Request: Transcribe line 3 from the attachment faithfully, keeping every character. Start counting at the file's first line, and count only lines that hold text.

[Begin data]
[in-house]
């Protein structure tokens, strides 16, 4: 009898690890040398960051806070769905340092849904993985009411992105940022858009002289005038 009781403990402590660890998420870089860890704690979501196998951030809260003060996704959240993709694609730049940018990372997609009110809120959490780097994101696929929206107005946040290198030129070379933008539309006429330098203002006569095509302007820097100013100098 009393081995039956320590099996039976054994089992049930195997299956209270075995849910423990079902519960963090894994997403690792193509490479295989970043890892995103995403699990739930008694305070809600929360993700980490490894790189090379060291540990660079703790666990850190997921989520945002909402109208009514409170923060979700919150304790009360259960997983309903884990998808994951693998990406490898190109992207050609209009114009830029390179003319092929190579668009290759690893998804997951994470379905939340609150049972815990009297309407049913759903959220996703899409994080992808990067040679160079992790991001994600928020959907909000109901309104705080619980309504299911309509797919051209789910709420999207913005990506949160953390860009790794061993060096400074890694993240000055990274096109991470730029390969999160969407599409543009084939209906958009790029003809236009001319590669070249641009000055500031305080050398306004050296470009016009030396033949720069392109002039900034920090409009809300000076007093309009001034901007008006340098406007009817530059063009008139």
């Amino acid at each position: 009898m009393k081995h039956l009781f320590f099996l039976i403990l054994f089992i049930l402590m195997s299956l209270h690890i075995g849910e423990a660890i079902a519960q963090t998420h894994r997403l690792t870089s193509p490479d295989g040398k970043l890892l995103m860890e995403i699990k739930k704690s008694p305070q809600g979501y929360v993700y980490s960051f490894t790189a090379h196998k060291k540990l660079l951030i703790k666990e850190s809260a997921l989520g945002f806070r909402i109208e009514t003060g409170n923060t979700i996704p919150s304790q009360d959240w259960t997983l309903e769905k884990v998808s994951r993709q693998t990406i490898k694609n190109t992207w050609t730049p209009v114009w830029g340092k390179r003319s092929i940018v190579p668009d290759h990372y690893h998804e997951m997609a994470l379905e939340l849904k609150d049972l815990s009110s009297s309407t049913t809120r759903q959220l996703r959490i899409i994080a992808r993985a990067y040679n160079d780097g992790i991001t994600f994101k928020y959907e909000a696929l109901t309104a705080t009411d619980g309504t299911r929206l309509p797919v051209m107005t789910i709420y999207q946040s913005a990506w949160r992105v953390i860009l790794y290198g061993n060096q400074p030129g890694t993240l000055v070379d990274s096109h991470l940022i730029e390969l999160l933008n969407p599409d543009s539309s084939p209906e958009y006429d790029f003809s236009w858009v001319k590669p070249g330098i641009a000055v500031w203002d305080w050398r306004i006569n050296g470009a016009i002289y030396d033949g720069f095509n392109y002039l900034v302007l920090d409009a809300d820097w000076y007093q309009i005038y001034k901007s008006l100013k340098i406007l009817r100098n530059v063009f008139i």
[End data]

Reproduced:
């Amino acid at each position: 009898m009393k081995h039956l009781f320590f099996l039976i403990l054994f089992i049930l402590m195997s299956l209270h690890i075995g849910e423990a660890i079902a519960q963090t998420h894994r997403l690792t870089s193509p490479d295989g040398k970043l890892l995103m860890e995403i699990k739930k704690s008694p305070q809600g979501y929360v993700y980490s960051f490894t790189a090379h196998k060291k540990l660079l951030i703790k666990e850190s809260a997921l989520g945002f806070r909402i109208e009514t003060g409170n923060t979700i996704p919150s304790q009360d959240w259960t997983l309903e769905k884990v998808s994951r993709q693998t990406i490898k694609n190109t992207w050609t730049p209009v114009w830029g340092k390179r003319s092929i940018v190579p668009d290759h990372y690893h998804e997951m997609a994470l379905e939340l849904k609150d049972l815990s009110s009297s309407t049913t809120r759903q959220l996703r959490i899409i994080a992808r993985a990067y040679n160079d780097g992790i991001t994600f994101k928020y959907e909000a696929l109901t309104a705080t009411d619980g309504t299911r929206l309509p797919v051209m107005t789910i709420y999207q946040s913005a990506w949160r992105v953390i860009l790794y290198g061993n060096q400074p030129g890694t993240l000055v070379d990274s096109h991470l940022i730029e390969l999160l933008n969407p599409d543009s539309s084939p209906e958009y006429d790029f003809s236009w858009v001319k590669p070249g330098i641009a000055v500031w203002d305080w050398r306004i006569n050296g470009a016009i002289y030396d033949g720069f095509n392109y002039l900034v302007l920090d409009a809300d820097w000076y007093q309009i005038y001034k901007s008006l100013k340098i406007l009817r100098n530059v063009f008139i």